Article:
When was the last time you told someone in your team they did something well? Did you make it specific what they did well too, so they can learn from it?
We’re not talking about praise for praise’s sake here – most people can see right through that. But positive feedback is proven to improve motivation, team performance and is an under-utilised asset in encouraging the team behaviours that you want.
Positive praise boosts performance
Gallup ran a study that looked at 4 million employees and concluded that individuals who receive regular recognition and praise have increased productivity, increased engagement and get better satisfactions scores from customers. Similarly, a Wharton study found that gratitude in the form of managers saying thank you to their team-members for their efforts actually motivated them to work harder. So saying a positive word more regularly stacks up for business.
Pride, pleasure and increased feelings of self-esteem are all common reactions to receiving positive feedback. In the brain, being praised triggers the release of dopamine, the neurotransmitter that helps control the reward and pleasure centres of the brain. Interestingly, dopamine also contributes to innovative thinking and creative problem-solving at work too – so in a startup environment, we could argue it’s worth investing even more. The positive effects of dopamine are relatively short-lived though, so to have an ongoing positive affect we need to build it in regularly.
Reinforce the behaviours you want through specific positive feedback
When it comes to encouraging a change of behaviour in individuals and teams, positive feedback can make a tangible difference, and the more specific you can be, the better. Consider an example where you are aiming to encourage others to come with options / ideas rather than just problems. By openly acknowledging and thanking people when they bring solutions to discuss, you encourage them to do this next time too. The more specific you are about the behaviour or action that you appreciate, the more likely it is that it will be repeated.
Similarly, in situations where you have a team member working on a particular behaviour as part of their own development (such as speaking up in meetings) your recognition [in private] when you see them practice this behaviour well, has the potential to motivate them to keep on trying and boost morale. This kind of positive recognition is proven to correlate positively with employee efficiency and effectiveness and increase the likelihood of the desired behaviour in the long-term too (Wei & Yazdanifard, 2014).
A framework for specific feedback that reinforces positive behaviours
Feedback doesn’t come easy to most of us, it is a learned behaviour, but this does mean we can learn it and our team can too. The key to this kind of reinforcing feedback is making it specific and including the impact of their actions or behaviour. So rather than just saying something was ‘good’, instead push for “good because…”. Try this as a framework:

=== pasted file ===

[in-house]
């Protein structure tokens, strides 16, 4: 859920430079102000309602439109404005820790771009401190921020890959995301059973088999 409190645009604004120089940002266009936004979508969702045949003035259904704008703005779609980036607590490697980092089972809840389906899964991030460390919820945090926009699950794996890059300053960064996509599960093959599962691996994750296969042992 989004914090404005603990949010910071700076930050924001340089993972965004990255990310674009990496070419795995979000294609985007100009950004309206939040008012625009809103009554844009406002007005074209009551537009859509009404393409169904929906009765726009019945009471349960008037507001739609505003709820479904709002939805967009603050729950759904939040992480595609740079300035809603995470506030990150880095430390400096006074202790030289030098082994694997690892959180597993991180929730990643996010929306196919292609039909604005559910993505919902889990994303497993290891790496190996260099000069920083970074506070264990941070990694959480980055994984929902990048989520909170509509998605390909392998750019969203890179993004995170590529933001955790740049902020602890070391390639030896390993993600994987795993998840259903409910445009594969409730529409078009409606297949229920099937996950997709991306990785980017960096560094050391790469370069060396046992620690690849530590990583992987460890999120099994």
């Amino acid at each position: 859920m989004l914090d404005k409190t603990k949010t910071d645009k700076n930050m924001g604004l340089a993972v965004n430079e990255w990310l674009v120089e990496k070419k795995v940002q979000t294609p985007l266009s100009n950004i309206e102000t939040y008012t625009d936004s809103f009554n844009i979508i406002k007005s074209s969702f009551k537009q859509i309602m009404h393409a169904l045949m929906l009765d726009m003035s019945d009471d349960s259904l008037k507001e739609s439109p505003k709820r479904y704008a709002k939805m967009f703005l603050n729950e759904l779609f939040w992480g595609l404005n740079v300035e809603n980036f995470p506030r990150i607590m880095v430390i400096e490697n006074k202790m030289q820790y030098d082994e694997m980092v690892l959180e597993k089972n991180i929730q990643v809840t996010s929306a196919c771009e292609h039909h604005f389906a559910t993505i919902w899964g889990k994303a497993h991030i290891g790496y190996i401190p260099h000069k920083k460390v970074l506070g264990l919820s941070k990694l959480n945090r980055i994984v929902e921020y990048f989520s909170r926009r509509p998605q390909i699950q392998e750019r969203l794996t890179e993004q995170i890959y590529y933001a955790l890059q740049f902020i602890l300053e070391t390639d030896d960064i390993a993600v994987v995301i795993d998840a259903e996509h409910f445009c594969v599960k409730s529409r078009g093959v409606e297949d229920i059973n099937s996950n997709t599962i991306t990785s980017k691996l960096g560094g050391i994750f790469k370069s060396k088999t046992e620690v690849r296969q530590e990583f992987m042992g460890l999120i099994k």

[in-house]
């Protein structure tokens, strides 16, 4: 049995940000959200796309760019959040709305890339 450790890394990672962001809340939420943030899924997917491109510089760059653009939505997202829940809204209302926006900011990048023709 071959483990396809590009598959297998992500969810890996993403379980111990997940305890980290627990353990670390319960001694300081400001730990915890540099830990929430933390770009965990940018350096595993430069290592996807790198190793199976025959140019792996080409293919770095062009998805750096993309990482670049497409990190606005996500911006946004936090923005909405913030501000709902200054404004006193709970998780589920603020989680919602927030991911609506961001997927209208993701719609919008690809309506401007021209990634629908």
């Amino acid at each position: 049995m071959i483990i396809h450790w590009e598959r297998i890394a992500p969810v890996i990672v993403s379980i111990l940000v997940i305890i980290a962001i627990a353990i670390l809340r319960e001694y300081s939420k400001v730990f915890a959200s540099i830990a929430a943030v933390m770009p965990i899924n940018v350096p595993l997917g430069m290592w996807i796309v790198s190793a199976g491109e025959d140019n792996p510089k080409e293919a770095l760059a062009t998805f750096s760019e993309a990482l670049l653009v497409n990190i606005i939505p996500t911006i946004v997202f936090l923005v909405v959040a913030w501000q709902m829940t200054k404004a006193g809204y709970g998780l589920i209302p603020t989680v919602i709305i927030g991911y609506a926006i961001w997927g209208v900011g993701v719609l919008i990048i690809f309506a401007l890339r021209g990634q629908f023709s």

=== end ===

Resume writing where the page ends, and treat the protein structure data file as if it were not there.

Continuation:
- Select your moment: Most people would rather you gave feedback (even something positive) in a one-to-one setting, but make it as close to the occasion as possible – grab a moment at the end of a meeting or with positive feedback send them a one-liner message afterwards.
- Say what you saw: Be clear and specific about what you saw and when – “I noticed…” is a helpful way to start. If you’re their manager and know they’re working on a change, then you can acknowledge this too as it ties to their professional development effectively.
- Show the impact: Create momentum around their efforts by emphasising the positive impact the behaviour has. This could be on the team, project, product, or even team rapport.
Double down by encouraging positive feedback across your team
As startup leaders, we want to create high-performing teams, where everyone in the team has a yearning to do great things and continue to build and improve on those great things. Given the performance and motivation impact of positive, specific feedback it is worth encouraging and even celebrating it as part of the team – encouraging it between team members too, making it the day-to-day norm.
Let’s face it, at first this can feel forced or cliched (especially in the UK!) but here you can really lead from the front and model the behaviour you want. It might feel awkward to start, or you may even get some surprised reactions, but as the habit kicks in you may find teammates following your lead too.
So with that in mind, we have a challenge for you… over the next week, how often can you say something positive about a teammate’s work or work style? Often we think it, but never quite say it – so how about saying it and seeing how it lands?
This article is part of a series on feedback and conflict:
Boost performance with regular positive feedback
Co-founder conflict resolution
A simple framework for effective feedback with your team
How to use Co-founder (or partner) Retros to keep your most important work relationships performing at their best
And coming soon… how to boost performance with self-led feedback in your team
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